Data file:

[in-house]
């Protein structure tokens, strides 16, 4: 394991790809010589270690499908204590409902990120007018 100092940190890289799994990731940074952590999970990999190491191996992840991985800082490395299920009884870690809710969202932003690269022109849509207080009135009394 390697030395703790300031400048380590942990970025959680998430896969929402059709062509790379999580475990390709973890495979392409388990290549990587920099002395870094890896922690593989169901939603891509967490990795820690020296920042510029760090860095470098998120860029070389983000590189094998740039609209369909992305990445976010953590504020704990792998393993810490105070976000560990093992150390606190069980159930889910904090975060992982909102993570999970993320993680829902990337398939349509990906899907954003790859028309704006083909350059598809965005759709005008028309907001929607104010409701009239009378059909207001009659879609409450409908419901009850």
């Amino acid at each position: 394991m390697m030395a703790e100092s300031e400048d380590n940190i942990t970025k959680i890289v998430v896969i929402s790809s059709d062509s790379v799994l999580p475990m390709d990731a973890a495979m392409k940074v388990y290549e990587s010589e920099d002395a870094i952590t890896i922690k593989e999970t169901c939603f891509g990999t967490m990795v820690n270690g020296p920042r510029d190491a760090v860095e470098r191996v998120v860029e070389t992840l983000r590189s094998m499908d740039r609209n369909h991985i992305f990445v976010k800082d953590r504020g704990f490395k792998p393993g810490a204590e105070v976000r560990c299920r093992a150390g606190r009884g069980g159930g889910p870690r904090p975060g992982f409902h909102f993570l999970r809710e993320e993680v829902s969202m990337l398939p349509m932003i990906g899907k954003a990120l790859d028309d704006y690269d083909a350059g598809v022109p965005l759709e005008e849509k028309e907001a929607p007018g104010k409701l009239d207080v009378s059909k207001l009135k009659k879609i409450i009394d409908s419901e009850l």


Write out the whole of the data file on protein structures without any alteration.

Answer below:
[in-house]
């Protein structure tokens, strides 16, 4: 394991790809010589270690499908204590409902990120007018 100092940190890289799994990731940074952590999970990999190491191996992840991985800082490395299920009884870690809710969202932003690269022109849509207080009135009394 390697030395703790300031400048380590942990970025959680998430896969929402059709062509790379999580475990390709973890495979392409388990290549990587920099002395870094890896922690593989169901939603891509967490990795820690020296920042510029760090860095470098998120860029070389983000590189094998740039609209369909992305990445976010953590504020704990792998393993810490105070976000560990093992150390606190069980159930889910904090975060992982909102993570999970993320993680829902990337398939349509990906899907954003790859028309704006083909350059598809965005759709005008028309907001929607104010409701009239009378059909207001009659879609409450409908419901009850």
């Amino acid at each position: 394991m390697m030395a703790e100092s300031e400048d380590n940190i942990t970025k959680i890289v998430v896969i929402s790809s059709d062509s790379v799994l999580p475990m390709d990731a973890a495979m392409k940074v388990y290549e990587s010589e920099d002395a870094i952590t890896i922690k593989e999970t169901c939603f891509g990999t967490m990795v820690n270690g020296p920042r510029d190491a760090v860095e470098r191996v998120v860029e070389t992840l983000r590189s094998m499908d740039r609209n369909h991985i992305f990445v976010k800082d953590r504020g704990f490395k792998p393993g810490a204590e105070v976000r560990c299920r093992a150390g606190r009884g069980g159930g889910p870690r904090p975060g992982f409902h909102f993570l999970r809710e993320e993680v829902s969202m990337l398939p349509m932003i990906g899907k954003a990120l790859d028309d704006y690269d083909a350059g598809v022109p965005l759709e005008e849509k028309e907001a929607p007018g104010k409701l009239d207080v009378s059909k207001l009135k009659k879609i409450i009394d409908s419901e009850l």